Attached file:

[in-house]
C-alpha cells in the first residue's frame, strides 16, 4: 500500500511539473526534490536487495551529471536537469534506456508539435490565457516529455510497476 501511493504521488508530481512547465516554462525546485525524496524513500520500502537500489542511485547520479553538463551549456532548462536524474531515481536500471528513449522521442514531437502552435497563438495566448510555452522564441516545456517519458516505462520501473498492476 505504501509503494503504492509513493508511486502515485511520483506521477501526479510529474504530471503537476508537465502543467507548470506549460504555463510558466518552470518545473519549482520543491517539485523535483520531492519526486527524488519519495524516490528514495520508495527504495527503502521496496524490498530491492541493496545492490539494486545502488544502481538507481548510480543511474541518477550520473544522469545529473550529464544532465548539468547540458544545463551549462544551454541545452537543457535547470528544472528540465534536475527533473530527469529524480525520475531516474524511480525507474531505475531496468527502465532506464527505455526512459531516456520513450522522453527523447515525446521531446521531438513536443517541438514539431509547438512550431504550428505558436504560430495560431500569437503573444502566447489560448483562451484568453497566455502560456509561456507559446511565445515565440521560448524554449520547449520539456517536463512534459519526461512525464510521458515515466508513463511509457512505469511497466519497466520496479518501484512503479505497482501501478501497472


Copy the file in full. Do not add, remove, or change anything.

[in-house]
C-alpha cells in the first residue's frame, strides 16, 4: 500500500511539473526534490536487495551529471536537469534506456508539435490565457516529455510497476 501511493504521488508530481512547465516554462525546485525524496524513500520500502537500489542511485547520479553538463551549456532548462536524474531515481536500471528513449522521442514531437502552435497563438495566448510555452522564441516545456517519458516505462520501473498492476 505504501509503494503504492509513493508511486502515485511520483506521477501526479510529474504530471503537476508537465502543467507548470506549460504555463510558466518552470518545473519549482520543491517539485523535483520531492519526486527524488519519495524516490528514495520508495527504495527503502521496496524490498530491492541493496545492490539494486545502488544502481538507481548510480543511474541518477550520473544522469545529473550529464544532465548539468547540458544545463551549462544551454541545452537543457535547470528544472528540465534536475527533473530527469529524480525520475531516474524511480525507474531505475531496468527502465532506464527505455526512459531516456520513450522522453527523447515525446521531446521531438513536443517541438514539431509547438512550431504550428505558436504560430495560431500569437503573444502566447489560448483562451484568453497566455502560456509561456507559446511565445515565440521560448524554449520547449520539456517536463512534459519526461512525464510521458515515466508513463511509457512505469511497466519497466520496479518501484512503479505497482501501478501497472